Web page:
Thursday, 3 May 2007

Another night, another lecture:

The the IET headquarters, Savoy Place, London: Dr Richard Murry (Caltec University), about his team's DARPA grand chellenge entry, 'Alice'.

[The fancy lecture theatre, with seats more comfortable than my bed and audience michrophones in every other arm rest for questions! (though it looks rubbish in my panarama)]

Alice managed 8 miles in the last challenge (won by stanford), before getting a taste for journalists and mounting a concrete barrier. Unlike Stanley, Alice appears to have been programed totally by hand, mostly by CalTec undergrads. Though i was thwarted again on the post talk question front, i did send him an email (as he suggested while leaving):

Dear Richard,
I attended the lecture this evening, but the schedule was such that you had to leave before I had a chance to speak to you.

From what I can see, Alice was/is a system entirely hand crafted by very talented engineers. Have you used, or considered using, any automated design processes (genetic algorithms, etc) or machine learning techniques to reduce the volume the programming required to produce such a complicated system?

Do you feel that a fully automated vehicle, as a finished consumer product, would need to be carefully pieced together by engineers in order that it meets safety, predictability, or any other requirements?

While having enormous respect for the abilities of you, your colleges and students, and robust development techniques, I personally can not foresee a complete solution to the real-world automated driving problem using solely these methods.

I understand you are extremely busy and these are quite open questions; a link to related discussions you have had previously would be gratefully received.

Respectfully,

Richard Lewis
Cybernetics undergraduate at the University of Reading


I'll post a reply if such unlikly event transpires...

[Alice]


...2 hours later (I shall eat my words):

Richard,
Sorry we didn't get a chance to talk at the lecture.
You are right that Alice is pretty much "hand crafted", at least atthe design stage (meaning: we use lots of optimization inside, butreal-time optimization rather than design-style optimization). Wedid do some spreadsheet analysis for looking at different sensoroptions, but I can't think of much else beyond that.


The difficult in applying automated design tools, at least for me, isfiguring out how to parametrize the system. If there are good toolsavailable for doing this for software systems (where there are almostno physical constraints that can guide the design), I would certainlybe interested in considering them. Nothing that I know of is capableof deciding what the content of a message should be and how we amodule should reactive to a directive that is sent to it. This maybe something where I am ignorant though. Definitely let me know ifyou have heard of something along these lines.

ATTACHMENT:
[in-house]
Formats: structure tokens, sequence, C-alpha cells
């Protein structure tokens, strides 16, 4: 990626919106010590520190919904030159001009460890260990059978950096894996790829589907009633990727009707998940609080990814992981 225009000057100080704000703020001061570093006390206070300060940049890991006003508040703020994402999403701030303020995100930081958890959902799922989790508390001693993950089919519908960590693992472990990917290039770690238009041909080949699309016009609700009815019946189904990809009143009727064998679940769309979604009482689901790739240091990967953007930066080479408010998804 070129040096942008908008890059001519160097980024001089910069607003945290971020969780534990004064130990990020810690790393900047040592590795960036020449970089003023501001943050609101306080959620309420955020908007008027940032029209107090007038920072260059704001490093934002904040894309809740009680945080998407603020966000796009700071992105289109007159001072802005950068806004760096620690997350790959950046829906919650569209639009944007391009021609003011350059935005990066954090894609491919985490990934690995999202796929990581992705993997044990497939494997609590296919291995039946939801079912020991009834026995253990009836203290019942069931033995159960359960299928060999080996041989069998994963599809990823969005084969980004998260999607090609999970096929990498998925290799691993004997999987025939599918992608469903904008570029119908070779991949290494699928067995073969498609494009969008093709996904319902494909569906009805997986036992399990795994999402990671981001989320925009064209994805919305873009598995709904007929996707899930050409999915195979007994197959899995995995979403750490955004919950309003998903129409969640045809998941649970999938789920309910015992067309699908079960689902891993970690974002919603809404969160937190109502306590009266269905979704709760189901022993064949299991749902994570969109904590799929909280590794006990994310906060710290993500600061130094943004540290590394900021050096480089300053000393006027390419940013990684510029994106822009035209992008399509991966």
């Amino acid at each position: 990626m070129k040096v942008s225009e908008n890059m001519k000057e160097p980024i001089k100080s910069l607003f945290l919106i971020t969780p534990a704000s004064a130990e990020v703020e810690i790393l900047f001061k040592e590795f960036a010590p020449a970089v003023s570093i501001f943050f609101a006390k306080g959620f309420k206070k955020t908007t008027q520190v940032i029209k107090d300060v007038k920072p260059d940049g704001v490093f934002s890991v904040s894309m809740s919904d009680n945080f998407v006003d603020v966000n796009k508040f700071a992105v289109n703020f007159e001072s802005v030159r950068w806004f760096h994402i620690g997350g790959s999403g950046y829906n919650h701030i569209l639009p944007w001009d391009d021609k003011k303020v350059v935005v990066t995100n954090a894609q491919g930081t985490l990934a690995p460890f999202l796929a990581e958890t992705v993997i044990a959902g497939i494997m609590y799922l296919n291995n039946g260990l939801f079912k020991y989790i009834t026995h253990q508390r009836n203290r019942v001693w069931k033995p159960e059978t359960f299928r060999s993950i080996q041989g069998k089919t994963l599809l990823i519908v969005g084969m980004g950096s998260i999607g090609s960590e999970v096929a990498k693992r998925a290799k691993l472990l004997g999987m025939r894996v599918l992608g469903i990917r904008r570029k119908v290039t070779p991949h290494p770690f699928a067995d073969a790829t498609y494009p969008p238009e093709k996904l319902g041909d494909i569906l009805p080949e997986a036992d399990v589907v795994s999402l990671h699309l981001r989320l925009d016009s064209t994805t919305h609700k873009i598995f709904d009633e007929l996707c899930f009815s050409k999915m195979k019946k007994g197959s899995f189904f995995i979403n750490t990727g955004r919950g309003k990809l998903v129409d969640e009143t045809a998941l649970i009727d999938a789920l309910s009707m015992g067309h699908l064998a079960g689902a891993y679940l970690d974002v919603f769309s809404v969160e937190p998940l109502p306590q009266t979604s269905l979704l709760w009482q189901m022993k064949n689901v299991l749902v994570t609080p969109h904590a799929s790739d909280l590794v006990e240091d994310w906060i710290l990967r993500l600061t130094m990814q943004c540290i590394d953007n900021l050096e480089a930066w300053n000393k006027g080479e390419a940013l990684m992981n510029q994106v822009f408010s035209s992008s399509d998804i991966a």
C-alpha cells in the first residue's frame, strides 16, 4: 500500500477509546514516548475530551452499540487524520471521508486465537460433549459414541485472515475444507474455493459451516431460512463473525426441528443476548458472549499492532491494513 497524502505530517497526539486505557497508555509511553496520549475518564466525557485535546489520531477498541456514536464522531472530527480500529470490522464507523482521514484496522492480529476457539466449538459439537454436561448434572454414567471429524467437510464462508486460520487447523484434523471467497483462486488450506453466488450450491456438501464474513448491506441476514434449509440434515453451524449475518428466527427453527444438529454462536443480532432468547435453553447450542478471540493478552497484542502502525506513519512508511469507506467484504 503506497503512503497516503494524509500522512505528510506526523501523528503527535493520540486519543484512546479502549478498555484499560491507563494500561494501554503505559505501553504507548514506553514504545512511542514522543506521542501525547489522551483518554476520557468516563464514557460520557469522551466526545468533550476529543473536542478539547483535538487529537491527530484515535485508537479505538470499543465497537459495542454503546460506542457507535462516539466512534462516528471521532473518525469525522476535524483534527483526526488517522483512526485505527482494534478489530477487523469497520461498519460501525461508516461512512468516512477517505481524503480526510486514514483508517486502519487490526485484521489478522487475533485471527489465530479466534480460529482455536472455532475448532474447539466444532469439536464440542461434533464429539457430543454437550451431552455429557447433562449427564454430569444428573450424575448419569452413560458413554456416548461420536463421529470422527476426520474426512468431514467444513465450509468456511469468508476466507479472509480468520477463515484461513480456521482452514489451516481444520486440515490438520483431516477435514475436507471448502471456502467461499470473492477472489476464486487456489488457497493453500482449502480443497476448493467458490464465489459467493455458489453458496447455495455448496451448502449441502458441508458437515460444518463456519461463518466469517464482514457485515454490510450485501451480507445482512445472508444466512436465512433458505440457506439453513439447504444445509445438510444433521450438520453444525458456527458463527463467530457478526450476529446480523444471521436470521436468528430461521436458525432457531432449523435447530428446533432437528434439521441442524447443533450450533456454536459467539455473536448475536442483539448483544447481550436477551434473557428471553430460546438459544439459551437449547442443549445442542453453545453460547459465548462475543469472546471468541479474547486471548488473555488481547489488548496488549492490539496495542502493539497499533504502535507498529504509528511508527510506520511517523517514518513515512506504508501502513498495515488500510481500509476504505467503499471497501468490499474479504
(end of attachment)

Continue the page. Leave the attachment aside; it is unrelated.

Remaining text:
We have talked about doing work with machine learning, but haven'tcurrently put anything like that into our design. These can betricky, I think, since they can only learn about things they haveseen. For example, it seems hard to believe that we could learn howto handle the failure that occurred in our 2005 vehicle. Inretrospect there are many fixes to the problem, but with a system ofthis complexity we can't possibly explore all of the options.


Having said that, we are very interested in how to design reliablesoftware control systems. A link to a separate project that we arepursuing with those goals is
http://www.cds.caltech.edu/~murray/VaVmuri/index.php?title=Main_Page


This takes the point of view that whatever your design method, youeventually have to verify that it meets your specification and alsovalidate the design in the presence of things you haven't thoughtabout. In the project above we are focused on the first part of thisproblem.


Thanks very much for coming to the talk and for you questions!
-richard

No comments :

Post a Comment